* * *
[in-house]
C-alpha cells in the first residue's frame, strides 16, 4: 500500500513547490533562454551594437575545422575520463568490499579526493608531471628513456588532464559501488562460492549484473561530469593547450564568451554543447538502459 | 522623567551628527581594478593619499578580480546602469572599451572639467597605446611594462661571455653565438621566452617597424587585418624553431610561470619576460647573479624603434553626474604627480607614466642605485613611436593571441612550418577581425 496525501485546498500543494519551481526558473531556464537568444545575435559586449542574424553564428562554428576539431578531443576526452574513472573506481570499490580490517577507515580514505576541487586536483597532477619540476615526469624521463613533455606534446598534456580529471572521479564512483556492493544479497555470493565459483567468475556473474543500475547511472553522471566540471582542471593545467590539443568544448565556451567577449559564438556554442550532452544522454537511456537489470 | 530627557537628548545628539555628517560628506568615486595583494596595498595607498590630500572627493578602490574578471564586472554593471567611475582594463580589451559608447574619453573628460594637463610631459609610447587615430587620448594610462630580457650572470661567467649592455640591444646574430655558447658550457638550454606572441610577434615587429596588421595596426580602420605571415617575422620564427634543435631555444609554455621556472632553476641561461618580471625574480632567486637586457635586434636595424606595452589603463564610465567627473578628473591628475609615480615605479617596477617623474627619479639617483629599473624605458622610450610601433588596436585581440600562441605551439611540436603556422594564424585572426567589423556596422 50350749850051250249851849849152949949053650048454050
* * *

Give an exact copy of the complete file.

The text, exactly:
[in-house]
C-alpha cells in the first residue's frame, strides 16, 4: 500500500513547490533562454551594437575545422575520463568490499579526493608531471628513456588532464559501488562460492549484473561530469593547450564568451554543447538502459 | 522623567551628527581594478593619499578580480546602469572599451572639467597605446611594462661571455653565438621566452617597424587585418624553431610561470619576460647573479624603434553626474604627480607614466642605485613611436593571441612550418577581425 496525501485546498500543494519551481526558473531556464537568444545575435559586449542574424553564428562554428576539431578531443576526452574513472573506481570499490580490517577507515580514505576541487586536483597532477619540476615526469624521463613533455606534446598534456580529471572521479564512483556492493544479497555470493565459483567468475556473474543500475547511472553522471566540471582542471593545467590539443568544448565556451567577449559564438556554442550532452544522454537511456537489470 | 530627557537628548545628539555628517560628506568615486595583494596595498595607498590630500572627493578602490574578471564586472554593471567611475582594463580589451559608447574619453573628460594637463610631459609610447587615430587620448594610462630580457650572470661567467649592455640591444646574430655558447658550457638550454606572441610577434615587429596588421595596426580602420605571415617575422620564427634543435631555444609554455621556472632553476641561461618580471625574480632567486637586457635586434636595424606595452589603463564610465567627473578628473591628475609615480615605479617596477617623474627619479639617483629599473624605458622610450610601433588596436585581440600562441605551439611540436603556422594564424585572426567589423556596422 50350749850051250249851849849152949949053650048454050